In a 6-3 decision, the U.S. Supreme Court has upheld a key provision of the Affordable Care Act, making it likely that the universal health insurance law passed in 2010 will remain intact for the foreseeable future. The court's decision is welcome news for many people with special needs who enjoy a host of benefits because of the Affordable Care Act (aka “Obamacare”) and who were at risk of losing coverage if the Court had ruled differently.
Under the Act, states have the option to create health insurance exchanges where people who do not receive insurance through other channels can purchase it. If a state chooses not to create an exchange, an uninsured person living in that state can obtain insurance through a federal exchange instead. Thirty-four states have not set up their own exchanges, leading millions to buy their health insurance from the federal exchanges.
In order to make this mandatory insurance affordable, the federal government provides tax credits to people who purchase their insurance through an exchange if they meet certain income requirements. Without the credits, insurance premiums for these customers would be much higher. Unfortunately, the final text of the Affordable Care Act stated that tax credits would only be provided to consumers who purchased insurance through "an Exchange established by the State . . ." The IRS issued a regulation applying this phrase to anyone who purchased insurance through any exchange, be it a state exchange or a federal one, but a group of plaintiffs sued the IRS, claiming that the plain language of the statute only allowed tax credits for people who bought insurance through a state exchange. If the plaintiffs had succeeded, millions of people living in the 34 states without state exchanges would probably have lost their insurance coverage.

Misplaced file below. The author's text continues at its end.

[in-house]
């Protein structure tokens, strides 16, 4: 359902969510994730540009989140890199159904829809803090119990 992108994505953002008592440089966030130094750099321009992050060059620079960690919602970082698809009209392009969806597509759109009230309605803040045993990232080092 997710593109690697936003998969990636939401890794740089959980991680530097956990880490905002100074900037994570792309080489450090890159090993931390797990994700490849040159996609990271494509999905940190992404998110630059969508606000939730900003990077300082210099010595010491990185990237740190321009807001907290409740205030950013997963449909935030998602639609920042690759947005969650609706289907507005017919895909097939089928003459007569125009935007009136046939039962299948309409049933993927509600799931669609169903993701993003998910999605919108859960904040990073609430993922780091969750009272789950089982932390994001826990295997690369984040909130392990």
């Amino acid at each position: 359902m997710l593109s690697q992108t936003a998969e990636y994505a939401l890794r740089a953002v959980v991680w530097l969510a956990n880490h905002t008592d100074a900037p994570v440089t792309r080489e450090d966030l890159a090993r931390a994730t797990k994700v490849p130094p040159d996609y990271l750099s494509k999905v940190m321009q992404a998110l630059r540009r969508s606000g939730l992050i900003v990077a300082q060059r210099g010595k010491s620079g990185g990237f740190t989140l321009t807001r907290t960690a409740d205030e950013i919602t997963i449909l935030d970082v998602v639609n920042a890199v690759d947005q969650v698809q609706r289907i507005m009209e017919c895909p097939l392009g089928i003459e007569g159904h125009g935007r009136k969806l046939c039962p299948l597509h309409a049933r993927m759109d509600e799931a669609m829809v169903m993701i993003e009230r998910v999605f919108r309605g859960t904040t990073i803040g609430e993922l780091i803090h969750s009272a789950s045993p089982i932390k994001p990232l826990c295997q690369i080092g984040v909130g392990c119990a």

The Supreme Court decided that this interpretation of the law was incorrect. Writing for the majority, Chief Justice John Roberts said that "Congress passed the Affordable Care Act to improve health insurance markets, not to destroy them.” If the credits were eliminated, this "could well push a State’s individual insurance market into a death spiral. It is implausible that Congress meant the Act to operate in this manner." Because of the court's ruling, people who purchase insurance through the federal exchanges will still be able to qualify for the tax credits, unless a future Congress changes the law.
The ruling is significant for those with special needs and their families because under the Affordable Care Act, insurers cannot refuse to insure people with pre-existing medical conditions, mental health coverage must be covered like any other medical treatment and children may remain on their parents' insurance policies until they turn 26. If the court had ruled the other way in this case, all of these provisions would have remained intact, but people living in the 34 states without exchanges would not be able to take advantage of them because they likely would not be able to afford to purchase insurance at all.
To read the full text of the court's decision in King v. Burwell, go to: http://www.supremecourt.gov/opinions/14pdf/14-114_qol1.pdf
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